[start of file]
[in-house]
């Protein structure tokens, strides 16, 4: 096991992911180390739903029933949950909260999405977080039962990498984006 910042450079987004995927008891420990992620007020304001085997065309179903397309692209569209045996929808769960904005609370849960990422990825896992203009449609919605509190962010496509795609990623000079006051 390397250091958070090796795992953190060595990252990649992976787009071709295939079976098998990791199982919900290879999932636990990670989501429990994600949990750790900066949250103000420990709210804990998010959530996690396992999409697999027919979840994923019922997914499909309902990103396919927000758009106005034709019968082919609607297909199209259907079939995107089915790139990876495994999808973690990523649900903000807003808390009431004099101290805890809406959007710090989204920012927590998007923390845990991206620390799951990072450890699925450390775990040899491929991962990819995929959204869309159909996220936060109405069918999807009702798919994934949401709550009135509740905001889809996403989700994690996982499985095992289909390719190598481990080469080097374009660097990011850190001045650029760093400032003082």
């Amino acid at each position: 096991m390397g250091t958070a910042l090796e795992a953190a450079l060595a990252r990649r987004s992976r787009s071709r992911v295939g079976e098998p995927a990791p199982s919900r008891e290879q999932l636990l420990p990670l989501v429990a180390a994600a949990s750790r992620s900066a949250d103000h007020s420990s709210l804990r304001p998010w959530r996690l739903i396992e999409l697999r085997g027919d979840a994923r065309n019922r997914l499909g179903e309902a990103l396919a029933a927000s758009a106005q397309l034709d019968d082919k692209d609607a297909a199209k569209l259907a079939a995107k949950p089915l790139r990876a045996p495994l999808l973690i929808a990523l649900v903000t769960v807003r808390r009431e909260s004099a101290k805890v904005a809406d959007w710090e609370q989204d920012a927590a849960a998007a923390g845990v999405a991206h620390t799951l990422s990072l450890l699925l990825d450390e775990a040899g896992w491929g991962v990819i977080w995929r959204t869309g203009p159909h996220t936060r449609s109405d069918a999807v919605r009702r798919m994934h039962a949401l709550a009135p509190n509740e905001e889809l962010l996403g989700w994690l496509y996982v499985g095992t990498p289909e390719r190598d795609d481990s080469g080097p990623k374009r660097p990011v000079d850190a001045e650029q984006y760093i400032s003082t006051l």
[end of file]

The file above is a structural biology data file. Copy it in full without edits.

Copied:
[in-house]
């Protein structure tokens, strides 16, 4: 096991992911180390739903029933949950909260999405977080039962990498984006 910042450079987004995927008891420990992620007020304001085997065309179903397309692209569209045996929808769960904005609370849960990422990825896992203009449609919605509190962010496509795609990623000079006051 390397250091958070090796795992953190060595990252990649992976787009071709295939079976098998990791199982919900290879999932636990990670989501429990994600949990750790900066949250103000420990709210804990998010959530996690396992999409697999027919979840994923019922997914499909309902990103396919927000758009106005034709019968082919609607297909199209259907079939995107089915790139990876495994999808973690990523649900903000807003808390009431004099101290805890809406959007710090989204920012927590998007923390845990991206620390799951990072450890699925450390775990040899491929991962990819995929959204869309159909996220936060109405069918999807009702798919994934949401709550009135509740905001889809996403989700994690996982499985095992289909390719190598481990080469080097374009660097990011850190001045650029760093400032003082």
């Amino acid at each position: 096991m390397g250091t958070a910042l090796e795992a953190a450079l060595a990252r990649r987004s992976r787009s071709r992911v295939g079976e098998p995927a990791p199982s919900r008891e290879q999932l636990l420990p990670l989501v429990a180390a994600a949990s750790r992620s900066a949250d103000h007020s420990s709210l804990r304001p998010w959530r996690l739903i396992e999409l697999r085997g027919d979840a994923r065309n019922r997914l499909g179903e309902a990103l396919a029933a927000s758009a106005q397309l034709d019968d082919k692209d609607a297909a199209k569209l259907a079939a995107k949950p089915l790139r990876a045996p495994l999808l973690i929808a990523l649900v903000t769960v807003r808390r009431e909260s004099a101290k805890v904005a809406d959007w710090e609370q989204d920012a927590a849960a998007a923390g845990v999405a991206h620390t799951l990422s990072l450890l699925l990825d450390e775990a040899g896992w491929g991962v990819i977080w995929r959204t869309g203009p159909h996220t936060r449609s109405d069918a999807v919605r009702r798919m994934h039962a949401l709550a009135p509190n509740e905001e889809l962010l996403g989700w994690l496509y996982v499985g095992t990498p289909e390719r190598d795609d481990s080469g080097p990623k374009r660097p990011v000079d850190a001045e650029q984006y760093i400032s003082t006051l």